Zingale hasn’t personally been a victim of police brutality, but as a gay man he said he’s familiar with feeling that your community is being targeted by law enforcement.
Zingale helped broker a compromise with lawmakers, police and the families advocating raising the standard, which now looks likely to become the first update to California’s use-of-force law in nearly 150 years. He said it’s one way his identity has helped him and his other LGBT colleagues empathize with marginalized communities as they shape policy in the governor’s office.
“Having grown up LGBT in this state gives us some insight into what that’s like, what that feels like, and the importance of those in government treating all communities equally,” Zingale said. “Being a member of the gay community helped me see some of what was being called out on that issue of excessive force.”
Mike Madrid, a Republican political consultant who advocates for Latino representation in government, said he thinks it’s important to have LGBT representation. But he said the idea that being from one marginalized community allows you to understand the marginalization of another is “absurd.”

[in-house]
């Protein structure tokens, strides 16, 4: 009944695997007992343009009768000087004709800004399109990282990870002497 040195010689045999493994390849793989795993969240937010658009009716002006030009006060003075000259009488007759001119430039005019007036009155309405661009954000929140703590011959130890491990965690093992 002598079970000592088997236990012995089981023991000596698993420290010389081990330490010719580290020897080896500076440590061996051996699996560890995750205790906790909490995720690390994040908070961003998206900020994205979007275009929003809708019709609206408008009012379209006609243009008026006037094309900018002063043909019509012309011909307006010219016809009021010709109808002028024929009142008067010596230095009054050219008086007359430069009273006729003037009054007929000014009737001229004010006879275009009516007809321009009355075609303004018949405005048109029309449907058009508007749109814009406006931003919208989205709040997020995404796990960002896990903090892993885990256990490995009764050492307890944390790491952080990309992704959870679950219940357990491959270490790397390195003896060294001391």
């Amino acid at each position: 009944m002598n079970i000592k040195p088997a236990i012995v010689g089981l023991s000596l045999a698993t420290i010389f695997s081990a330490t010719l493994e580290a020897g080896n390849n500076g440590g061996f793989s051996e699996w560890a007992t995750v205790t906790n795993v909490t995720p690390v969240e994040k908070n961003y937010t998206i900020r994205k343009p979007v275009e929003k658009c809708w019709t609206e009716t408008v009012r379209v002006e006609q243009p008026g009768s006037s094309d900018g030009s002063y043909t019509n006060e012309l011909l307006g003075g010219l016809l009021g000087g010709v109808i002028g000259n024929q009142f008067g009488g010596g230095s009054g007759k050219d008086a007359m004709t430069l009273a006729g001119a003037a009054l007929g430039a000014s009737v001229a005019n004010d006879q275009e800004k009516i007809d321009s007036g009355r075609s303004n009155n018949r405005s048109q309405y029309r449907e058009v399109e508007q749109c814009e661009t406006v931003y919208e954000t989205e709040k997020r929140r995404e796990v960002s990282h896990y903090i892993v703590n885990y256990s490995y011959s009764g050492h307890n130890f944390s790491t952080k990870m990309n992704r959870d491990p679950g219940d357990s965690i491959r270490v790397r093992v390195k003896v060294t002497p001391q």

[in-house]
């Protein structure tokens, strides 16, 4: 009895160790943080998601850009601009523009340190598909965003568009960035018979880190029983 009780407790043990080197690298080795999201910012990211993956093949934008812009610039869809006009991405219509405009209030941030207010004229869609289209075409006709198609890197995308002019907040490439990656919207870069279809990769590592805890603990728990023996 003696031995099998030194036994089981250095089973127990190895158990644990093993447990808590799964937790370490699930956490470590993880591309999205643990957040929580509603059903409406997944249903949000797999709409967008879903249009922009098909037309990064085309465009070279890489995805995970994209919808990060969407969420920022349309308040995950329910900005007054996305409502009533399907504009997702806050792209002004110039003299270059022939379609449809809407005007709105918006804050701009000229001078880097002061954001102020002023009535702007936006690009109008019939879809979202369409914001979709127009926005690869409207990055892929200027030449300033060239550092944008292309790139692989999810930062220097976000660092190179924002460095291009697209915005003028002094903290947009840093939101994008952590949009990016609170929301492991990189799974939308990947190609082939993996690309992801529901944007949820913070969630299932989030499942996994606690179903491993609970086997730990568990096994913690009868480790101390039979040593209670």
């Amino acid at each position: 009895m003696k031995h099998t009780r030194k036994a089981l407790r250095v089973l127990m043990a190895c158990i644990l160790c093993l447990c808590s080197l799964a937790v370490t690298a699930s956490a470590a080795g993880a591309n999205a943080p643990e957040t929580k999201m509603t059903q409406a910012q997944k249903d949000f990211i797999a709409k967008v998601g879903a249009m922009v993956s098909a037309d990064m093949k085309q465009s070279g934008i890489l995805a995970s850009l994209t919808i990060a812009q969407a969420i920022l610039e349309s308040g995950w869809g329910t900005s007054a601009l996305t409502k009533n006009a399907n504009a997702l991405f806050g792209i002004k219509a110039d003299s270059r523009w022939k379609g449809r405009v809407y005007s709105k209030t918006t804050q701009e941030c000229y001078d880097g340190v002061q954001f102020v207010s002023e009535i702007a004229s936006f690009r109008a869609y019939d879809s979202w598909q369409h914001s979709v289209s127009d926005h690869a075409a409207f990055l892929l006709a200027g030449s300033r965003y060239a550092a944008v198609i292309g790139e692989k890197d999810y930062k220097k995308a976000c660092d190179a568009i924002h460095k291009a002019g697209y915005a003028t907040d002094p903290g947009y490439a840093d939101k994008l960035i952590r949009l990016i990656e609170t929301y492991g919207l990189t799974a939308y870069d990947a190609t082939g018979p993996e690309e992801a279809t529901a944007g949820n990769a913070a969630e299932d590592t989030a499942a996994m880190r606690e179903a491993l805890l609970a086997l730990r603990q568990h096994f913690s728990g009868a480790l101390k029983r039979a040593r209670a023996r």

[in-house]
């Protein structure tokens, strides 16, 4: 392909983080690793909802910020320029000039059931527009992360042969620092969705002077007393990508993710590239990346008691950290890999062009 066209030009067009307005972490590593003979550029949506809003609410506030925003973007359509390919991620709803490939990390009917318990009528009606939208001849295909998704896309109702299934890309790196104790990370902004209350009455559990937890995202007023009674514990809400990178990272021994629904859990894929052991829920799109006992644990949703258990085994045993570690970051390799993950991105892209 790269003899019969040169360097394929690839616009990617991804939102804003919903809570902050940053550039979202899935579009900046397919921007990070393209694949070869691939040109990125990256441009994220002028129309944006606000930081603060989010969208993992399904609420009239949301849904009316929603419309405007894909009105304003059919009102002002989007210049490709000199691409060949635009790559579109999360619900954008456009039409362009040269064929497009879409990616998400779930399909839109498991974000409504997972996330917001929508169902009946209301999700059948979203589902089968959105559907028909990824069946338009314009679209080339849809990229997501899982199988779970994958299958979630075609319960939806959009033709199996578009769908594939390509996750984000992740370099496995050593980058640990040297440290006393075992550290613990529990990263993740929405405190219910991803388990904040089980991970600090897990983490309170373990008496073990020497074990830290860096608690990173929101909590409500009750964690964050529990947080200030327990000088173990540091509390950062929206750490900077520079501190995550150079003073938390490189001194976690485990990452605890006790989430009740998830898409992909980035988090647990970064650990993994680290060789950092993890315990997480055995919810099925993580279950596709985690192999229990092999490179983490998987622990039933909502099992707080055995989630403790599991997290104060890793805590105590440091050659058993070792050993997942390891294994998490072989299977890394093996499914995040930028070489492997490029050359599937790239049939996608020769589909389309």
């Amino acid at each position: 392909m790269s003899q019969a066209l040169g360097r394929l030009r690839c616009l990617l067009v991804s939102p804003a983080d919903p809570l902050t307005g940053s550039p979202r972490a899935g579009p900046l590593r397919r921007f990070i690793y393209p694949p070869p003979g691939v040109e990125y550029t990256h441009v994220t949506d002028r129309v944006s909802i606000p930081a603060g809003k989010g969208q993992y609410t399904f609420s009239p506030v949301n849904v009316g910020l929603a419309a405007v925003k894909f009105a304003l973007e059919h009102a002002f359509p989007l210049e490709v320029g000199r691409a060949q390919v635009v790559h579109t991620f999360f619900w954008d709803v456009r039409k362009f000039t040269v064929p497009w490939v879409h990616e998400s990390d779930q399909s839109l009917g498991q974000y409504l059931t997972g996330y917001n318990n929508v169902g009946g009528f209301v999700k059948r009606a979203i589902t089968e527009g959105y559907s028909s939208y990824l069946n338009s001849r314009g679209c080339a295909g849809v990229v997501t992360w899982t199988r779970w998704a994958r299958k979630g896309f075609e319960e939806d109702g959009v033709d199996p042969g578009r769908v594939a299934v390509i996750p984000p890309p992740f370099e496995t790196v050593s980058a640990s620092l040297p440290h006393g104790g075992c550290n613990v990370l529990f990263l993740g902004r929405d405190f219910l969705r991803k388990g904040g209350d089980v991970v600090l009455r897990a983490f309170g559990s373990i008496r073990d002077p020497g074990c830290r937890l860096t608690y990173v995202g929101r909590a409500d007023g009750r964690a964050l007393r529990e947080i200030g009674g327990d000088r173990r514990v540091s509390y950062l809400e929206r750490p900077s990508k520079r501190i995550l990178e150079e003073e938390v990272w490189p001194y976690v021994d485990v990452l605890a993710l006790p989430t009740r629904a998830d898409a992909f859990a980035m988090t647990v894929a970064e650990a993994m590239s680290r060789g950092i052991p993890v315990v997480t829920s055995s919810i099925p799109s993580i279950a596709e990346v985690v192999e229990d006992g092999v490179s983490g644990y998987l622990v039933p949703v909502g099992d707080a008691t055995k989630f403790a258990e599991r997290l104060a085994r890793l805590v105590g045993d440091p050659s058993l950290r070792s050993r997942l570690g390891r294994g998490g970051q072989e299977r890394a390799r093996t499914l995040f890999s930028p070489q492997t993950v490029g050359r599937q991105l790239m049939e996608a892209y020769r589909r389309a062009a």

“That line of thinking is extremely problematic... Being sympathetic is not the same thing as being able to relate,” Madrid said. “That is something a white gay man can’t do for me as a Latino man. It’s something I can’t do for an African-American woman.”
Lisa Middleton is another Newsom appointee who says her identity as a transgender person has helped her see inequities in government. As a government employee in the 70s, she recalls opening her health care benefits book and reading that no transgender health care services were included in the plan.
In April, Newsom appointed Middleton to the CalPERS board, which oversees state worker pension funds and health plans, where she said she intends to ensure the health services she oversees are inclusive.
“I know what it is like to be discriminated against because of who I am in health care decisions,” she said.